BP: Votes ‘no’ on pet facility/Animal shelter advocates dealt another setback

BP: Votes ‘no’ on pet facility/Animal shelter advocates dealt another setback
Community News Group / Patrick Rocchio

Proponents of locating an animal shelter adjacent to the Bay Plaza Mall have been dealt another setback.

On Monday, July 30, the borough president released his Uniform Land Use Review Procedure recommendation concerning the city administration’s proposal to open a full service animal shelter on a city-owned parcel of land at 2050 Bartow Avenue across from Co-op City.

After Community Board 10 voted down the shelter location as part of ULURP process in June, the borough president’s office also weighed in against the proposed site.

Borough President Ruben Diaz Jr. stated in a written recommendation that because the city had made little, if no outreach to the Co-op City host community, he did not support the full-service shelter at Bartow Avenue.

Animal advocates, who said the borough desperately needs a full-service animal shelter as soon as possible, held a rally at the site on Tuesday, July 31, and indicated they would continue to fight for the location.

Diaz said that the merits of the shelter proposal are significant, including a comprehensive array of health care for various types of animals, 100 living wage jobs, and programming for youngsters and seniors.

Despite this, citing “lack of communication between the city and community,” Diaz noted that many speakers from the Co-op City community at a Thursday, July 19 public hearing he held stated “plain and simply, ‘I feel disrespected.’”

“At my public hearing, the applicant stated that 14 sites were reviewed, yet I was not aware that such a review was being undertaken,” stated Diaz in his recommendation. “I cannot help but think that had my office been aware that this process was underway, a suitable site that satisfied all stakeholders could have been identified.”

Diaz gave four reasons for withholding support at 2050 Bartow Avenue: Co-op City residents have long sought a recreational center at the site; the fact that Co-op City prohibits pets indicates the shelter would primarily be used by people from outside the immediate area; the location of the shelter in the far northeastern part of the borough is not easily accessible by mass transit and there’s substantial traffic congestion.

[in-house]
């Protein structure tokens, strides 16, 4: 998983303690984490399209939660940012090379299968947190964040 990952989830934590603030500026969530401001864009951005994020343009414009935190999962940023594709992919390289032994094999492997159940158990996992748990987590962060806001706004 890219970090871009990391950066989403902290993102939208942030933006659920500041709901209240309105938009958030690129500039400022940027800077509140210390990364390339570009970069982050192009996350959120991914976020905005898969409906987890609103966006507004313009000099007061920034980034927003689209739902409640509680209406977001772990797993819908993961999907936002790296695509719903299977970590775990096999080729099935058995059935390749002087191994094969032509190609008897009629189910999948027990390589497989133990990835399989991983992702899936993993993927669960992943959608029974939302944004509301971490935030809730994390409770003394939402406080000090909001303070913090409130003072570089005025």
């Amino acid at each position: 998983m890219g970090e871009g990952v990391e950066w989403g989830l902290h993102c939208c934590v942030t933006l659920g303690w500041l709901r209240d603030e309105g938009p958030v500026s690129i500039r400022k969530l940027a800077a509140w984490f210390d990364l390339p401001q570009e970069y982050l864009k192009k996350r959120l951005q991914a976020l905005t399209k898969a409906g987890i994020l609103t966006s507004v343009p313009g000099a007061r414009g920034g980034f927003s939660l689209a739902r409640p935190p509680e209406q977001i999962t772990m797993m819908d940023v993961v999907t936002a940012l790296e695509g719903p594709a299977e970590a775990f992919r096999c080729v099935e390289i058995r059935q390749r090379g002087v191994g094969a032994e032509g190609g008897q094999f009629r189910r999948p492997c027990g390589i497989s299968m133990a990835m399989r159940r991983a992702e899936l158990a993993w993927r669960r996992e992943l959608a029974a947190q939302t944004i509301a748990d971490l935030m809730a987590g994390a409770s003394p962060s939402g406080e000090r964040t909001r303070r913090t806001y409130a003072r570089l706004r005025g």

Councilman Andy King said that he applauded the borough president’s decision in the ULURP process, which is designed to empower the voices of local residents to share their views on projects.

“The people of Co-op City have spoken, disapproving of the particular Bartow Avenue site and the borough president and I have listened,” said King. “We all know that it is now law that the Bronx will build and maintain an animal shelter; we simply need to find the best place to site this important project in this borough of animal lovers.”

King stated he hoped that animal activists would sit down with elected officials and come up with an appropriate site.

One of the animal advocates who was disappointed but not surprised by Diaz’s decision was Roxanne Delgado of Bronx Animal Rights Electors, who organized a petition drive on Change.org that garnered support for Bartow site and was among those who rallied there after the BP’s decision.

Delgado said she believes that a developer wants the site for an alternate use, and she also acknowledged that it would be an uphill battle to see the animal shelter sited on Bartow Avenue.

She seemed to disagree with at least part of the borough president’s reasoning that since the Co-op City community typically is not one of pet owners, an animal shelter should not be sited there.

“A lot of people…probably don’t eat seafood, does that mean we shouldn’t have a Red Lobster?” she asked, referring to a seafood restaurant that’s next door to the site.

Rally participant Egidio Sementilli, who helps feral cats in his Pelham Bay community and collected petition signatures in favor of the Bartow Avenue location, said that the borough president’s recommendation turned down city funding to help animals and create jobs.

Another of the Bartow Avenue proponents, Bernadette Ferrara, a certified animal rescuer who voluntarily performs ‘Trap Neuter and Return’ for feral cats, said that she and others who perform this service for free could use the support of a full-service animal shelter.

“Many of us have been doing TNR on a volunteer basis for 20 years, and we are burnt out,” she said. “The money comes out of our own pocket.”

Co-op City resident Jeanette Gonzalez, who brought her emotional support dog Bella to the rally said that hundreds of dogs and other animals belong to Co-op City residents.

The animal shelter would offer a plethora of services, said Gonzalez.

“It is not just an animal shelter, it is a low-cost spay, neuter, veterinarian, vaccine,” said Gonzalez. “It is something we need in the Bronx.”

According to a document obtained by the Bronx Times Reporter, the city considered at least 10 other privately-owned and city-owned sites before selecting Bartow Avenue, including 1221 Spofford Avenue, the site of a former juvenile detention complex and 2527 Glebe Avenue, currently the New York Public Library’s Westchester Square branch that will be replaced with a new building.

The ULURP process will go to the City Planning Commission next, followed by a City Council review.

Reach Reporter Patrick Rocchio at (718) 260–4597. E-mail him at procchio@cnglocal.com. Follow him on Twitter @patrickfrocchio.